Whilst universities have certainly been in the news this year, it’s not been for the ‘normal’ reasons as the COVID-19 pandemic has disrupted life everywhere and nowhere more so than further education.
Yet as the nation looks at ways of reducing our impact on climate change, we mustn’t forget that universities represent a significant part of the UK's building stock, with a combined estate that has over 16,000 buildings, making up nearly 30 million m2 of floor area.
And this estate is enormously varied. University campuses can include staff offices; teaching areas from large lecture theatre to small breakout meeting rooms; laboratories; theatres; gyms and restaurants. Plus, of course, student accommodation in various forms.
Today’s students are probably the most environmentally concerned generation we've ever known
In terms of the variety of challenges that the estate managers and engineers face on a day-to-day basis, a university campus is a small town.
The COVID-19 pandemic required a rapid response from this sector, where thousands of people live and work in close proximity. But now the focus is very much on how to re-start and open buildings in the safest and most effective way possible.
In the background to these issues is the drive towards sustainable operation. Universities in the UK have very much been leading the field in their commitments to reduce carbon footprint and lower energy use – alongside other sustainable commitments such as recycling more materials, using renewables on-site and divesting financial investments in fossil fuel sectors.
The big driver behind all this has been the universities' main customers: students. They're part of a generation that is more environmentally-aware than ever before.
Research carried out by the National Union of Students (NUS) in October 2019, shows that 86% of respondents to a survey of 6,000 students agreed that: "Sustainable development is something that universities and colleges should actively incorporate and promote".
There are a few groups that have been established by students to rank universities' environmental policies.
The rankings (for example, People&Planet) are taken seriously by the sector. There is competition to gain a higher place on these lists. Many universities have made public commitments to achieving net-zero carbon by 2050, and some have set themselves even shorter deadlines in the 2030s.
As with most buildings, heating, cooling and ventilation represent big energy-users for university buildings.
And making them as efficient as possible is challenging because of the variety of building types, different usage patterns and occupant requirements. One of the most recent targets has been decarbonisation of space and water heating, which is also a goal set by the UK government.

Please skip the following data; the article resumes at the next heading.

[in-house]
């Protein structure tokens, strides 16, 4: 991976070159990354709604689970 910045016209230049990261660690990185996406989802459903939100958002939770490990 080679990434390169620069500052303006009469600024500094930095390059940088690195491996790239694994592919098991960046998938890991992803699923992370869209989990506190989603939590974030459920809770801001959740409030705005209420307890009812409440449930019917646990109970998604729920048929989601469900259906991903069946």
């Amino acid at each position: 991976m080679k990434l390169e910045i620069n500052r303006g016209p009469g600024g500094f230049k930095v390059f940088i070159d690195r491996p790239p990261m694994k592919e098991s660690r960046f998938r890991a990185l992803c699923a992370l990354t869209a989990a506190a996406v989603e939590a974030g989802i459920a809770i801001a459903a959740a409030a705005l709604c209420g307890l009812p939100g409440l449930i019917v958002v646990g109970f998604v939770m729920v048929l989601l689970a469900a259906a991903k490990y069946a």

One strong trend happening across the UK is the switch to electric heating.
Hot water heat pump
Carbon emissions from the UK electricity grid have fallen by over 50% in recent years, so electric heating is a strong alternative to gas-fired boilers.
The latest heat pumps are a flexible heating and hot water technology, applicable across a range of buildings, from small offices to large student accommodation blogs. For example, the Mitsubishi Electric Ecodan CAHV is a modular system, easily sized to suit the requirements of a particular project.
And in recent developments, Mitsubishi Electric has launched the Ecodan QAHV which provides water at 90 degrees Centigrade – removing the need for back-up boilers to raise water temperatures.
One of the benefits of heat pumps is that they require only water and electric connection, and are a low-maintenance technology, reducing pressure on the busy campus engineering team.
And for energy-efficient cooling, there are now systems that make use of refrigerants with a low Global Warming Potential (GWP) such as R32. Systems such as the R32 Power Inverter Heat Pump offer instant indoor environmental comfort that users can control locally.
And the facilities team can monitor performance through online connectivity – again, helping to support busy facilities teams with large campuses to manage.
Universities' determination to set sustainable goals is laudable.
They are also an example of a sector which is responding directly to its key customers who are probably the most environmentally concerned generation we've ever known.
Those who will employ today's students in the future should bear this in mind when thinking about their buildings and approaches to sustainability.
Kevin Pocock is a Business Development Manager